Thursday, July 14, 2005

Defending conspiracy "crackpots"

Those who suffer from conspiracy phobia are fond of saying: Do you actually think there's a group of people sitting around in a room plotting things? For some reason that image is assumed to be so patently absurd as to invite only disclaimers. But where else would people of power get together on park benches or carousels? Indeed, they meet in rooms: corporate boardrooms, Pentagon command rooms, at the Bohemian Grove, in the choice dining rooms at the best restaurants, resorts, hotels, and estates, in the many conference rooms at the White House, the NSA, the CIA, or wherever. And, yes, they consciously plot though they call it planning and strategizin and they do so in great secrecy, often resisting all efforts at public disclosure. ...

Yet there are individuals who ask with patronizing, incredulous smiles, do you really think that the people at the top have secret agendas, are aware of their larger interests, and talk to each other about them? To which I respond, why would they not?

The above is from an excellent post by a fellow blogger. I, for one, fully believe in what King George sez and I will not tolerate outrageous conspiracy theories which might attempt to shift blame. After all, any idea or thought which has not been firmly planted in my brain by the governimmediatelybe immediatly dismissed as a conspriacy theory so as to discredit not only the thought but especially the source of the thought. Kill the messenger I say, especially when the message is not one which you agree with!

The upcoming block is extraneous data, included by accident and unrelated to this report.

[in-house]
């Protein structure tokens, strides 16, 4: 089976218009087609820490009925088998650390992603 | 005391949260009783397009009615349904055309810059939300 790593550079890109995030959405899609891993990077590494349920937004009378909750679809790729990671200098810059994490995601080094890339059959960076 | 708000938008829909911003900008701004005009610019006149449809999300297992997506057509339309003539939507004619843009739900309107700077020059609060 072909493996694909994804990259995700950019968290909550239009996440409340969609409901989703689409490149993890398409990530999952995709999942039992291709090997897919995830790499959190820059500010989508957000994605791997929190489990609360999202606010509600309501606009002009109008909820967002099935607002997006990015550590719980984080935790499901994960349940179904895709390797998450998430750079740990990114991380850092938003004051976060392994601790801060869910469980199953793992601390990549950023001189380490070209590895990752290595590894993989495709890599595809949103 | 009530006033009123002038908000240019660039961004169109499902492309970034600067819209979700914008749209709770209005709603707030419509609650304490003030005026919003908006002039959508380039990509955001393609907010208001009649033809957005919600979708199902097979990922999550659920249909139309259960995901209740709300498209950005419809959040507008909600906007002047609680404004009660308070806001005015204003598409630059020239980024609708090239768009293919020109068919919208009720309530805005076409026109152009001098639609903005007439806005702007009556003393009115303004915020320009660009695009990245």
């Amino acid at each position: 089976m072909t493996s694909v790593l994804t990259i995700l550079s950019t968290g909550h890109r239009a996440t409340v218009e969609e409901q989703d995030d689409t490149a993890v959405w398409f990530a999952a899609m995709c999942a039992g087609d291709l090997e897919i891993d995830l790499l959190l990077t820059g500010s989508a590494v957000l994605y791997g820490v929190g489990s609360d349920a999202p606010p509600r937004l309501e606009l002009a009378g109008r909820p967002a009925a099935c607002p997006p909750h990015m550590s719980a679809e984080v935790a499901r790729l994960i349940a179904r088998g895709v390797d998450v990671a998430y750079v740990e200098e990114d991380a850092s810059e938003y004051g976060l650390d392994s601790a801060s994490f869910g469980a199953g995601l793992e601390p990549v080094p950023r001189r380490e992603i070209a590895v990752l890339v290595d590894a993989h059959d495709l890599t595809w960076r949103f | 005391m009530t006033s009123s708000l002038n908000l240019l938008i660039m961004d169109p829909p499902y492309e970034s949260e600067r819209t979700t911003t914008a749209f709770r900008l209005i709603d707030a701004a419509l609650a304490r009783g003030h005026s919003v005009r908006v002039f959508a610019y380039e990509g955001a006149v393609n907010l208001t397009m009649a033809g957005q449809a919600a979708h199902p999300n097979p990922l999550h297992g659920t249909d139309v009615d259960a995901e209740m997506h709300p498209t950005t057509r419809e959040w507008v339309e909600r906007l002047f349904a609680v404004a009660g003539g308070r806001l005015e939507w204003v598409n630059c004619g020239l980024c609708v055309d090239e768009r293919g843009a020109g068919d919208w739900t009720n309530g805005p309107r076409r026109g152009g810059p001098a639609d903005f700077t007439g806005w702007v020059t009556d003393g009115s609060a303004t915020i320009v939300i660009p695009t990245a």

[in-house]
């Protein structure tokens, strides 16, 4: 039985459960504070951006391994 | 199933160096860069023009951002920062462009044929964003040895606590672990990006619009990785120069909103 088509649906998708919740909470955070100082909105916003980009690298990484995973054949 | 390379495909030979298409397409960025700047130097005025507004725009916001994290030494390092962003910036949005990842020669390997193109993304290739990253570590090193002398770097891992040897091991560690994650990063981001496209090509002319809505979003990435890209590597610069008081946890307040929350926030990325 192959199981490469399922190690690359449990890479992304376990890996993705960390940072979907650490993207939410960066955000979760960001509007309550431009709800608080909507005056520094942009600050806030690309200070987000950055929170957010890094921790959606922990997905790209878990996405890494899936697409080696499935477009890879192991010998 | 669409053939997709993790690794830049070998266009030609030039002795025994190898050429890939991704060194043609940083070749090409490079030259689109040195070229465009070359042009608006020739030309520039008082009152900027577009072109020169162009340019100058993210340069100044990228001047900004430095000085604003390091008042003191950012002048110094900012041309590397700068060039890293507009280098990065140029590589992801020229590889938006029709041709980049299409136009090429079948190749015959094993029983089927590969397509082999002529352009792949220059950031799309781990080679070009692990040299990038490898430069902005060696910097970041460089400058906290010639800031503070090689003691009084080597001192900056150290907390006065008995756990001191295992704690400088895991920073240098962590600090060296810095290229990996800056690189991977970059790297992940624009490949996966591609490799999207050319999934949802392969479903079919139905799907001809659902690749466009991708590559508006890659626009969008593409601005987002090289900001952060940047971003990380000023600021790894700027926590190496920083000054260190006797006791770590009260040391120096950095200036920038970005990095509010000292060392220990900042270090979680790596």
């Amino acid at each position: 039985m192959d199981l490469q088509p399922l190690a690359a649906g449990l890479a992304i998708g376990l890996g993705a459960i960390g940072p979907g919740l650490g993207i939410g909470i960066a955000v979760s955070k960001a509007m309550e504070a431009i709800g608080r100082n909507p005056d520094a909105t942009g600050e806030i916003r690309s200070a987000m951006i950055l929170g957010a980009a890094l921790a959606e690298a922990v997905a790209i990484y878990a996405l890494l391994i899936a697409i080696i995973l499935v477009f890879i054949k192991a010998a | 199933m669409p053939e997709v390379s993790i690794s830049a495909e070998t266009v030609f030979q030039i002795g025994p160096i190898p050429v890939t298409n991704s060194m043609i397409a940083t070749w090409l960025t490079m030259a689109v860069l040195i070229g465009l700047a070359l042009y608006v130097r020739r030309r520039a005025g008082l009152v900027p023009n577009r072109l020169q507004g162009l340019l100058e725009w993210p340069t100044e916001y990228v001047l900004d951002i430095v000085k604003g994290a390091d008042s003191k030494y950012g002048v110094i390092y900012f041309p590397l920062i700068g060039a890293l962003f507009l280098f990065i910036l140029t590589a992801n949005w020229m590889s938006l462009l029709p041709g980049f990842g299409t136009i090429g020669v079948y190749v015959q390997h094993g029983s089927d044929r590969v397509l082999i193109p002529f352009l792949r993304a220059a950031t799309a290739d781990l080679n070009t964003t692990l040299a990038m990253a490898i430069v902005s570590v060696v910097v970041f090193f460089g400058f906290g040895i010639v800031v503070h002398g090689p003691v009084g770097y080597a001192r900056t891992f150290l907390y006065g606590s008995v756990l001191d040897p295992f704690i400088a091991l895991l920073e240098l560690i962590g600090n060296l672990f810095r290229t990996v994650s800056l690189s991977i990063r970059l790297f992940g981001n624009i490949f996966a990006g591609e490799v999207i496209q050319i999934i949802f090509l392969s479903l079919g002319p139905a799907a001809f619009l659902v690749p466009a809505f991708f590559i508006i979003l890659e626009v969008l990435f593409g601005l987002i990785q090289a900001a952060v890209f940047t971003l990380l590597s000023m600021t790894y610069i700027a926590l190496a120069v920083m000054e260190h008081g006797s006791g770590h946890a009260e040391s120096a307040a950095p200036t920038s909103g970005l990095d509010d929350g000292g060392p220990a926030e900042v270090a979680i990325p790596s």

I, for one, gladly admit to the embracing of any conspiracy theory for which there is credible evidence. But those who condemn me for my views never seem interested in examining the evidence, their purposes being more to prevent the raising of discomforting questions. Having read a good deal of history over the years, I ask my critics to account for the countless foreign intrigues, plots, assassinations, alliances, and other cabals that have been at the heart of so much of the history of the world. Do Shakespeare's tragedies, almost all of which are grounded in conspiracies of one kind or another have nothing to teach us about the machinations of human behavior?

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